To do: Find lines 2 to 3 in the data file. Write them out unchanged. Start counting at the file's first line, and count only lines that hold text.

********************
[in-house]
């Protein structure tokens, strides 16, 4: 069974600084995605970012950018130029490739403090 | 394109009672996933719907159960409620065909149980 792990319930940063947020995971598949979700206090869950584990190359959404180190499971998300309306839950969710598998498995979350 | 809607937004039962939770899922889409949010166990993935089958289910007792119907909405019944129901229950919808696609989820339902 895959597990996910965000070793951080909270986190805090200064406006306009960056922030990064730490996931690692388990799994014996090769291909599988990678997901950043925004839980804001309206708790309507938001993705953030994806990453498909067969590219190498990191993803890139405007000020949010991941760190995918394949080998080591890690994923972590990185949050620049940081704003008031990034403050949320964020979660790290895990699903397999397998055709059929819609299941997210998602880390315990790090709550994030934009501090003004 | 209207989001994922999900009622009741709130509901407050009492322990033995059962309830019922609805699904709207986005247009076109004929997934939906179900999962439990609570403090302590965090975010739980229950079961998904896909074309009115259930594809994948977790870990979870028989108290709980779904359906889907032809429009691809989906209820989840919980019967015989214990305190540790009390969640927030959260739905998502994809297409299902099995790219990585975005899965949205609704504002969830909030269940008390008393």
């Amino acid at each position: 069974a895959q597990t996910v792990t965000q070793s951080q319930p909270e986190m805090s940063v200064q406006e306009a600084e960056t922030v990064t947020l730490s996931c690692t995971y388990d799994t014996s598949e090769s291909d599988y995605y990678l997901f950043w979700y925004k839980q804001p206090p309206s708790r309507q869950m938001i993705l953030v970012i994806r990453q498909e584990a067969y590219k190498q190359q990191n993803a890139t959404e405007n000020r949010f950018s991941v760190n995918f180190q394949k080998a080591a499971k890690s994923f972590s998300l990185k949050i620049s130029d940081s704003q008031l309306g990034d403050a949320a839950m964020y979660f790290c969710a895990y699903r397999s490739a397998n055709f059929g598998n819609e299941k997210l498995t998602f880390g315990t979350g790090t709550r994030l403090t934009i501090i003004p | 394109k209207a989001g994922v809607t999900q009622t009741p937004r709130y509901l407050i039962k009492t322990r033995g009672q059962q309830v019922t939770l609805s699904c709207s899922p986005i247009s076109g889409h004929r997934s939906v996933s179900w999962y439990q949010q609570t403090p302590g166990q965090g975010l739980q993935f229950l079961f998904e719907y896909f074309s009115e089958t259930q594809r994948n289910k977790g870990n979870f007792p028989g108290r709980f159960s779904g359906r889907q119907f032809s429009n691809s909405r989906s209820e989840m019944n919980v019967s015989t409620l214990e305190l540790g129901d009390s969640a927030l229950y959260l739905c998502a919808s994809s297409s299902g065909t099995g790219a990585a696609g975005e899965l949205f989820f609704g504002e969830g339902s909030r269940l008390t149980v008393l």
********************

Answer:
């Protein structure tokens, strides 16, 4: 069974600084995605970012950018130029490739403090 | 394109009672996933719907159960409620065909149980 792990319930940063947020995971598949979700206090869950584990190359959404180190499971998300309306839950969710598998498995979350 | 809607937004039962939770899922889409949010166990993935089958289910007792119907909405019944129901229950919808696609989820339902 895959597990996910965000070793951080909270986190805090200064406006306009960056922030990064730490996931690692388990799994014996090769291909599988990678997901950043925004839980804001309206708790309507938001993705953030994806990453498909067969590219190498990191993803890139405007000020949010991941760190995918394949080998080591890690994923972590990185949050620049940081704003008031990034403050949320964020979660790290895990699903397999397998055709059929819609299941997210998602880390315990790090709550994030934009501090003004 | 209207989001994922999900009622009741709130509901407050009492322990033995059962309830019922609805699904709207986005247009076109004929997934939906179900999962439990609570403090302590965090975010739980229950079961998904896909074309009115259930594809994948977790870990979870028989108290709980779904359906889907032809429009691809989906209820989840919980019967015989214990305190540790009390969640927030959260739905998502994809297409299902099995790219990585975005899965949205609704504002969830909030269940008390008393």
């Amino acid at each position: 069974a895959q597990t996910v792990t965000q070793s951080q319930p909270e986190m805090s940063v200064q406006e306009a600084e960056t922030v990064t947020l730490s996931c690692t995971y388990d799994t014996s598949e090769s291909d599988y995605y990678l997901f950043w979700y925004k839980q804001p206090p309206s708790r309507q869950m938001i993705l953030v970012i994806r990453q498909e584990a067969y590219k190498q190359q990191n993803a890139t959404e405007n000020r949010f950018s991941v760190n995918f180190q394949k080998a080591a499971k890690s994923f972590s998300l990185k949050i620049s130029d940081s704003q008031l309306g990034d403050a949320a839950m964020y979660f790290c969710a895990y699903r397999s490739a397998n055709f059929g598998n819609e299941k997210l498995t998602f880390g315990t979350g790090t709550r994030l403090t934009i501090i003004p | 394109k209207a989001g994922v809607t999900q009622t009741p937004r709130y509901l407050i039962k009492t322990r033995g009672q059962q309830v019922t939770l609805s699904c709207s899922p986005i247009s076109g889409h004929r997934s939906v996933s179900w999962y439990q949010q609570t403090p302590g166990q965090g975010l739980q993935f229950l079961f998904e719907y896909f074309s009115e089958t259930q594809r994948n289910k977790g870990n979870f007792p028989g108290r709980f159960s779904g359906r889907q119907f032809s429009n691809s909405r989906s209820e989840m019944n919980v019967s015989t409620l214990e305190l540790g129901d009390s969640a927030l229950y959260l739905c998502a919808s994809s297409s299902g065909t099995g790219a990585a696609g975005e899965l949205f989820f609704g504002e969830g339902s909030r269940l008390t149980v008393l």